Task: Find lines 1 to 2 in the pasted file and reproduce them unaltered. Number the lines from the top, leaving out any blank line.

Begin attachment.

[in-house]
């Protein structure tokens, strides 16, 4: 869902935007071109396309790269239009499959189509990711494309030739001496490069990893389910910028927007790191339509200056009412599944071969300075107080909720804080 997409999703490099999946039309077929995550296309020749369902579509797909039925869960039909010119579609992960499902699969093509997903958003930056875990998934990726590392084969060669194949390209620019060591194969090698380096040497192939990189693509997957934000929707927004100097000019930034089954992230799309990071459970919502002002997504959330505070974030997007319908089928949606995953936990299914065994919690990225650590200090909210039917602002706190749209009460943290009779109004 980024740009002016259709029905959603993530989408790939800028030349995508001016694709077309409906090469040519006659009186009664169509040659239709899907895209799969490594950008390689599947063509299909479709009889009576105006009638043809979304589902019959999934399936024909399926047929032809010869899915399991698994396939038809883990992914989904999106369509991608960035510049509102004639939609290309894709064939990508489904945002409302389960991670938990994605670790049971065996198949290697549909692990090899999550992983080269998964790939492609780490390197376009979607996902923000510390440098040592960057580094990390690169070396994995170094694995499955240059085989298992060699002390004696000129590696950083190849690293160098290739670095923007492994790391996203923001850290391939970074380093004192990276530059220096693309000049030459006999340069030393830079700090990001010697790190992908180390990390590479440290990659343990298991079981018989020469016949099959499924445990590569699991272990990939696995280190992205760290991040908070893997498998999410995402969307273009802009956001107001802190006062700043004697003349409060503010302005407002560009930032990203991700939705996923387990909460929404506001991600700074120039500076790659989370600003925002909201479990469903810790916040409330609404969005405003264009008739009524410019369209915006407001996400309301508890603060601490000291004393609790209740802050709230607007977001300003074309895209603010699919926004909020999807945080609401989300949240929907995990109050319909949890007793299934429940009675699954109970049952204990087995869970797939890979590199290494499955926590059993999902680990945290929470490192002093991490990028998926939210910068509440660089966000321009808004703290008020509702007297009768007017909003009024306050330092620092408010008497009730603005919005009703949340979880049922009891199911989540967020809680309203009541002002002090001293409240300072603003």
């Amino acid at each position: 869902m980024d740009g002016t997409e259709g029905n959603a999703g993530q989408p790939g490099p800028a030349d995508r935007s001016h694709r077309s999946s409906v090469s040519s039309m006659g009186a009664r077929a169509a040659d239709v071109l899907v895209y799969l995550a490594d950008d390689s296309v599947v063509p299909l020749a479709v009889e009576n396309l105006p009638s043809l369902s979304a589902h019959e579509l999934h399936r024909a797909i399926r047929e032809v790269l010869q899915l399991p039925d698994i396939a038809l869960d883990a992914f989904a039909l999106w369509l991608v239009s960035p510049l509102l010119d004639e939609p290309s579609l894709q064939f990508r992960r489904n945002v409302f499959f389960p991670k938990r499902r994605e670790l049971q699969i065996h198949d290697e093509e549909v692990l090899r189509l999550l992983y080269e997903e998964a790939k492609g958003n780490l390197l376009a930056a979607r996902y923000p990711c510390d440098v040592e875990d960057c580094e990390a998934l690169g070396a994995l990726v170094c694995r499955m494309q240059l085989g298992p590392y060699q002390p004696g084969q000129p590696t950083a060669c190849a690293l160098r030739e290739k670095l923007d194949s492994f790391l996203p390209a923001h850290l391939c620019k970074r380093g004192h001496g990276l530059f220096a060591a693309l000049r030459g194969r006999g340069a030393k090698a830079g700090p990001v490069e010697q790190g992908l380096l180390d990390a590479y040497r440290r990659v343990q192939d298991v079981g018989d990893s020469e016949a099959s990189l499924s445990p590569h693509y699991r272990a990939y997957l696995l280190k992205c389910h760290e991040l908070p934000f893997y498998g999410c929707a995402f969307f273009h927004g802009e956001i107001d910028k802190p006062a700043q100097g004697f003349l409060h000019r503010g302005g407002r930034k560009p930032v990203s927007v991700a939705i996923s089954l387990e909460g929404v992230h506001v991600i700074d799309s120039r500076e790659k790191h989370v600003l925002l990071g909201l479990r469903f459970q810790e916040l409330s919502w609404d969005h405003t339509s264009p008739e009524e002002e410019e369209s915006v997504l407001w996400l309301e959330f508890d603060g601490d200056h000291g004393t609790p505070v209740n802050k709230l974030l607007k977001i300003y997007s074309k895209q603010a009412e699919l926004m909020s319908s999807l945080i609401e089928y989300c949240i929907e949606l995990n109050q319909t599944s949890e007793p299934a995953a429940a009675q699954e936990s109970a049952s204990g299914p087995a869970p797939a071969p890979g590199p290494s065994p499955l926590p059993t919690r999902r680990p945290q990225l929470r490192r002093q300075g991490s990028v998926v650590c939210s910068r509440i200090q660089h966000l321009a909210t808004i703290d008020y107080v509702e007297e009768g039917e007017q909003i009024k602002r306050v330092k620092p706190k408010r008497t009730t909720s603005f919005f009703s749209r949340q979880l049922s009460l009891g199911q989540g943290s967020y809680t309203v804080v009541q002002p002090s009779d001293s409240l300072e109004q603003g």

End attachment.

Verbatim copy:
[in-house]
């Protein structure tokens, strides 16, 4: 869902935007071109396309790269239009499959189509990711494309030739001496490069990893389910910028927007790191339509200056009412599944071969300075107080909720804080 997409999703490099999946039309077929995550296309020749369902579509797909039925869960039909010119579609992960499902699969093509997903958003930056875990998934990726590392084969060669194949390209620019060591194969090698380096040497192939990189693509997957934000929707927004100097000019930034089954992230799309990071459970919502002002997504959330505070974030997007319908089928949606995953936990299914065994919690990225650590200090909210039917602002706190749209009460943290009779109004 980024740009002016259709029905959603993530989408790939800028030349995508001016694709077309409906090469040519006659009186009664169509040659239709899907895209799969490594950008390689599947063509299909479709009889009576105006009638043809979304589902019959999934399936024909399926047929032809010869899915399991698994396939038809883990992914989904999106369509991608960035510049509102004639939609290309894709064939990508489904945002409302389960991670938990994605670790049971065996198949290697549909692990090899999550992983080269998964790939492609780490390197376009979607996902923000510390440098040592960057580094990390690169070396994995170094694995499955240059085989298992060699002390004696000129590696950083190849690293160098290739670095923007492994790391996203923001850290391939970074380093004192990276530059220096693309000049030459006999340069030393830079700090990001010697790190992908180390990390590479440290990659343990298991079981018989020469016949099959499924445990590569699991272990990939696995280190992205760290991040908070893997498998999410995402969307273009802009956001107001802190006062700043004697003349409060503010302005407002560009930032990203991700939705996923387990909460929404506001991600700074120039500076790659989370600003925002909201479990469903810790916040409330609404969005405003264009008739009524410019369209915006407001996400309301508890603060601490000291004393609790209740802050709230607007977001300003074309895209603010699919926004909020999807945080609401989300949240929907995990109050319909949890007793299934429940009675699954109970049952204990087995869970797939890979590199290494499955926590059993999902680990945290929470490192002093991490990028998926939210910068509440660089966000321009808004703290008020509702007297009768007017909003009024306050330092620092408010008497009730603005919005009703949340979880049922009891199911989540967020809680309203009541002002002090001293409240300072603003």